My second purpose today is to think of the thoughts of the folks on the actual motorcade route. Whoever was a block away or more would be thinking, "Too bad I was a block away or more. But at least I was there!" Their testimony is worthless, since they were in the wrong place. But those who had the foresight to be right there on the scene -- including Zapruder, although he would've been smarter to have several cameras going simultaneously from various points along the route -- all have a story to tell.

Here's what I imagine they've been thinking over the years: 1) "If only I would've known what was going to happen, I would've done something to prevent it." 2) "It was like a blur, it happened so fast." 3) "I just turned my head for a moment, then--. 4) "I thought it was firecrackers." 5) "It's haunted me all these years, I wish I hadn't even been there, I haven't been able to sleep since." 6) "I was on the front row of history, damn the luck." And so forth. It's a combination of despair and understandable helplessness.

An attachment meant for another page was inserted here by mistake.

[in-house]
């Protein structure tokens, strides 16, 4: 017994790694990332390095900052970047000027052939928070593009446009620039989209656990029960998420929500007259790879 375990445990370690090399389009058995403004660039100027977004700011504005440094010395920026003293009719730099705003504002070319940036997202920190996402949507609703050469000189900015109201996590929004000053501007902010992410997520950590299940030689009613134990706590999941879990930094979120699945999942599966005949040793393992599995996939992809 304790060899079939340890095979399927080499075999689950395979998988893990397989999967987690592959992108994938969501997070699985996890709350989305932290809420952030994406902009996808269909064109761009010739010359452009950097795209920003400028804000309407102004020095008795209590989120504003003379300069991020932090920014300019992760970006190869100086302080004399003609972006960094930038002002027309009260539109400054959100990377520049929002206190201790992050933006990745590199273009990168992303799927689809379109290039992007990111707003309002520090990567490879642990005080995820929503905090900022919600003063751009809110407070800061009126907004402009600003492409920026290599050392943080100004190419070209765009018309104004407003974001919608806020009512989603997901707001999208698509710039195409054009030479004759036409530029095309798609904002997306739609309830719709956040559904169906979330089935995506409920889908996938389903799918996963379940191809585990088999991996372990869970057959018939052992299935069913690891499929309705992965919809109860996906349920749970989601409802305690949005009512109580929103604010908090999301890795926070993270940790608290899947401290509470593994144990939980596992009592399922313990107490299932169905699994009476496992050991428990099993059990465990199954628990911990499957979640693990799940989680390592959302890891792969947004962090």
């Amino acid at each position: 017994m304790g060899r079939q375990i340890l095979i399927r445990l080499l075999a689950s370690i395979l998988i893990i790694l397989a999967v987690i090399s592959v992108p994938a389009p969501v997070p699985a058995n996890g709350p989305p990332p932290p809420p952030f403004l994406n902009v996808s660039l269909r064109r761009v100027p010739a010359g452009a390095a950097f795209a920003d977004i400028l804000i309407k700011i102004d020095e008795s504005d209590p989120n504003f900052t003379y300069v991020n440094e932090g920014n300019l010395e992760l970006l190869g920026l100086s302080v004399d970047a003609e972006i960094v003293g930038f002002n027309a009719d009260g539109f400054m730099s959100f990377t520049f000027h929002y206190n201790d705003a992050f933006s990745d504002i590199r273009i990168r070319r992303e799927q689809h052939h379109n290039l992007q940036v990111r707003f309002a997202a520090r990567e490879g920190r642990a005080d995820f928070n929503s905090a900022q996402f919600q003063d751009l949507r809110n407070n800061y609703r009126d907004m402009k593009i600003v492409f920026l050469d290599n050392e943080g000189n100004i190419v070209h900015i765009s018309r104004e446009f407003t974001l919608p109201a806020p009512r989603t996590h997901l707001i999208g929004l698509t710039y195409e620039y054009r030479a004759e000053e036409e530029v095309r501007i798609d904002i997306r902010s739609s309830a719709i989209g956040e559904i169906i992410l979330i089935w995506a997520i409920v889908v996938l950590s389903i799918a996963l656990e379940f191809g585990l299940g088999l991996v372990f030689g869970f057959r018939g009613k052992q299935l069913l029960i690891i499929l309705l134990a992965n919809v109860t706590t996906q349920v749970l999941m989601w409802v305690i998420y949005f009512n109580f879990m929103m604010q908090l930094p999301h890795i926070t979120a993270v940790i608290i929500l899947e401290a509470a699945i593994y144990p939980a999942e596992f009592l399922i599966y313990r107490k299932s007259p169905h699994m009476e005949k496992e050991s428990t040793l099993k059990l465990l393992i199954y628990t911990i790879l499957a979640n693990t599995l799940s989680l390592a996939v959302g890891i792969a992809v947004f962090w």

I might back up -- since I thought of a few -- and sketch out some of the thoughts of the folks up-route. 1) "When he passed my station, he was OK." 2) "He wasn't killed on my watch." 3) "I did what I could on my block. All was well." 4) "He was good as new when he left my side." You can see, their thoughts take a different tone, one of heroic participation in the event, as though they had anything to do with where the marksman wasn't. They're a lot more opportunistic, but it's hard to prove they weren't each individually responsible for the president's safe passage thereto, since maybe their vigilance thwarted a second completely unknown assassin.

As for me, I resonate most with Number 5 of the first group, "It's haunted me all these years..." because that's exactly how I feel about it. Nothing in life has haunted me so much, and that includes all the many challenges of puberty. To think Oswald could carry a gun in there that day and do this, it's still too much.